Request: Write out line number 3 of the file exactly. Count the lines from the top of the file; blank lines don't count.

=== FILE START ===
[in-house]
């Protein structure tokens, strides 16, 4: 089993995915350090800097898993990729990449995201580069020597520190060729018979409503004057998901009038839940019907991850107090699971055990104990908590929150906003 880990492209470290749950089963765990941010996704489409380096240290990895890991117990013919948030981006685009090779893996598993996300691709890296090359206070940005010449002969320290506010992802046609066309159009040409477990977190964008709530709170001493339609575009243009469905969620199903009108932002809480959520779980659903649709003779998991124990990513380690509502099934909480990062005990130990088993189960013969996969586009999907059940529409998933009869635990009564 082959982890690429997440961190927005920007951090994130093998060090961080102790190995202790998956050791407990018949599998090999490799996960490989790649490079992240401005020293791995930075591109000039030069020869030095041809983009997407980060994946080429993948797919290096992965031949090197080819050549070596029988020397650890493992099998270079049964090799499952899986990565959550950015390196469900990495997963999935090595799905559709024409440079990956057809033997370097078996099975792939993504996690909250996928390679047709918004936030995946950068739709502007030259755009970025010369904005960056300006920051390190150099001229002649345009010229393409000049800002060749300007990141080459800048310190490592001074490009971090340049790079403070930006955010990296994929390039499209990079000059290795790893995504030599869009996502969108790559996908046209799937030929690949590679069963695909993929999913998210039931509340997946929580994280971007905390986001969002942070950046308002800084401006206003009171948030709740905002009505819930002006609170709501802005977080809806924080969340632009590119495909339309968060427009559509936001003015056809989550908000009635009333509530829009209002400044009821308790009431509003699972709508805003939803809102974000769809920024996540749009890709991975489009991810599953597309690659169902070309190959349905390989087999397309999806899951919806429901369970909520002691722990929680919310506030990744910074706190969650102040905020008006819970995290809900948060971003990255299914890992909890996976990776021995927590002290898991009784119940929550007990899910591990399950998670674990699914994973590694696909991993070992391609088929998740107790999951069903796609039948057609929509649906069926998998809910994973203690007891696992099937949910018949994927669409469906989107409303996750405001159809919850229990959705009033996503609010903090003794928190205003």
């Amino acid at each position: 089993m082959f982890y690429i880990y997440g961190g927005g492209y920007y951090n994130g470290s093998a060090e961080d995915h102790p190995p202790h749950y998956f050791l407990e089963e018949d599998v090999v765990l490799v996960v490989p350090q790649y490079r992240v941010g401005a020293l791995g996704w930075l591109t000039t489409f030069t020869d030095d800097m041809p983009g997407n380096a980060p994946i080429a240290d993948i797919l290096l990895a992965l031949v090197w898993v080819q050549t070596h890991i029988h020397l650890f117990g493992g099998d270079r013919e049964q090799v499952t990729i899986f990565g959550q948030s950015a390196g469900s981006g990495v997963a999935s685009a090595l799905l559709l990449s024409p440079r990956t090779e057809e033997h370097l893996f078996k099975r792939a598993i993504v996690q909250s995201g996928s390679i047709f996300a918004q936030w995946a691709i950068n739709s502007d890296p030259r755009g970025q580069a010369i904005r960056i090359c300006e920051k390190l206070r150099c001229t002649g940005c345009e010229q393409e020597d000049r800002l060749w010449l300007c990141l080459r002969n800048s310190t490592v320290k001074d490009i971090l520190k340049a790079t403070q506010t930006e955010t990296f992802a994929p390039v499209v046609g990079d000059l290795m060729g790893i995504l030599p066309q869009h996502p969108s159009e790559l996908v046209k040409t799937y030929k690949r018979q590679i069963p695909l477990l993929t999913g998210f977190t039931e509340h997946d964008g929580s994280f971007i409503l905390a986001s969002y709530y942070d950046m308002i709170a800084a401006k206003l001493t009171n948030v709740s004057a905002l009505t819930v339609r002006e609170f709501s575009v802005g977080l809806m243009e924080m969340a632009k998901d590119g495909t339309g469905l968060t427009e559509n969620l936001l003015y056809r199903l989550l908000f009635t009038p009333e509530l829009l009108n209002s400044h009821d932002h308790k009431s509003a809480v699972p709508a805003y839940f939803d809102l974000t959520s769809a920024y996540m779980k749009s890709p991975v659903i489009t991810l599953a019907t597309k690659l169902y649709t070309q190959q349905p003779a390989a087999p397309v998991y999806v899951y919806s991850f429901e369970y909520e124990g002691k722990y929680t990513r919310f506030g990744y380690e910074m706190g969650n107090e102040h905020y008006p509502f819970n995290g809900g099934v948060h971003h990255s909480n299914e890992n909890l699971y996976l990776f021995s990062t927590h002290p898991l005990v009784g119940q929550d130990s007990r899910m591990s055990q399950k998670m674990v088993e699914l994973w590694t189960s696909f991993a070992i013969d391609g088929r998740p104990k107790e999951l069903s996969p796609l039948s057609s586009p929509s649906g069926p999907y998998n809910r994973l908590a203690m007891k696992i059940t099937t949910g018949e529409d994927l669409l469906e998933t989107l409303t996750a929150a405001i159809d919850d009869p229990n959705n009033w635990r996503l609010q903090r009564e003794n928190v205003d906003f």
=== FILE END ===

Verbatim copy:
């Amino acid at each position: 089993m082959f982890y690429i880990y997440g961190g927005g492209y920007y951090n994130g470290s093998a060090e961080d995915h102790p190995p202790h749950y998956f050791l407990e089963e018949d599998v090999v765990l490799v996960v490989p350090q790649y490079r992240v941010g401005a020293l791995g996704w930075l591109t000039t489409f030069t020869d030095d800097m041809p983009g997407n380096a980060p994946i080429a240290d993948i797919l290096l990895a992965l031949v090197w898993v080819q050549t070596h890991i029988h020397l650890f117990g493992g099998d270079r013919e049964q090799v499952t990729i899986f990565g959550q948030s950015a390196g469900s981006g990495v997963a999935s685009a090595l799905l559709l990449s024409p440079r990956t090779e057809e033997h370097l893996f078996k099975r792939a598993i993504v996690q909250s995201g996928s390679i047709f996300a918004q936030w995946a691709i950068n739709s502007d890296p030259r755009g970025q580069a010369i904005r960056i090359c300006e920051k390190l206070r150099c001229t002649g940005c345009e010229q393409e020597d000049r800002l060749w010449l300007c990141l080459r002969n800048s310190t490592v320290k001074d490009i971090l520190k340049a790079t403070q506010t930006e955010t990296f992802a994929p390039v499209v046609g990079d000059l290795m060729g790893i995504l030599p066309q869009h996502p969108s159009e790559l996908v046209k040409t799937y030929k690949r018979q590679i069963p695909l477990l993929t999913g998210f977190t039931e509340h997946d964008g929580s994280f971007i409503l905390a986001s969002y709530y942070d950046m308002i709170a800084a401006k206003l001493t009171n948030v709740s004057a905002l009505t819930v339609r002006e609170f709501s575009v802005g977080l809806m243009e924080m969340a632009k998901d590119g495909t339309g469905l968060t427009e559509n969620l936001l003015y056809r199903l989550l908000f009635t009038p009333e509530l829009l009108n209002s400044h009821d932002h308790k009431s509003a809480v699972p709508a805003y839940f939803d809102l974000t959520s769809a920024y996540m779980k749009s890709p991975v659903i489009t991810l599953a019907t597309k690659l169902y649709t070309q190959q349905p003779a390989a087999p397309v998991y999806v899951y919806s991850f429901e369970y909520e124990g002691k722990y929680t990513r919310f506030g990744y380690e910074m706190g969650n107090e102040h905020y008006p509502f819970n995290g809900g099934v948060h971003h990255s909480n299914e890992n909890l699971y996976l990776f021995s990062t927590h002290p898991l005990v009784g119940q929550d130990s007990r899910m591990s055990q399950k998670m674990v088993e699914l994973w590694t189960s696909f991993a070992i013969d391609g088929r998740p104990k107790e999951l069903s996969p796609l039948s057609s586009p929509s649906g069926p999907y998998n809910r994973l908590a203690m007891k696992i059940t099937t949910g018949e529409d994927l669409l469906e998933t989107l409303t996750a929150a405001i159809d919850d009869p229990n959705n009033w635990r996503l609010q903090r009564e003794n928190v205003d906003f």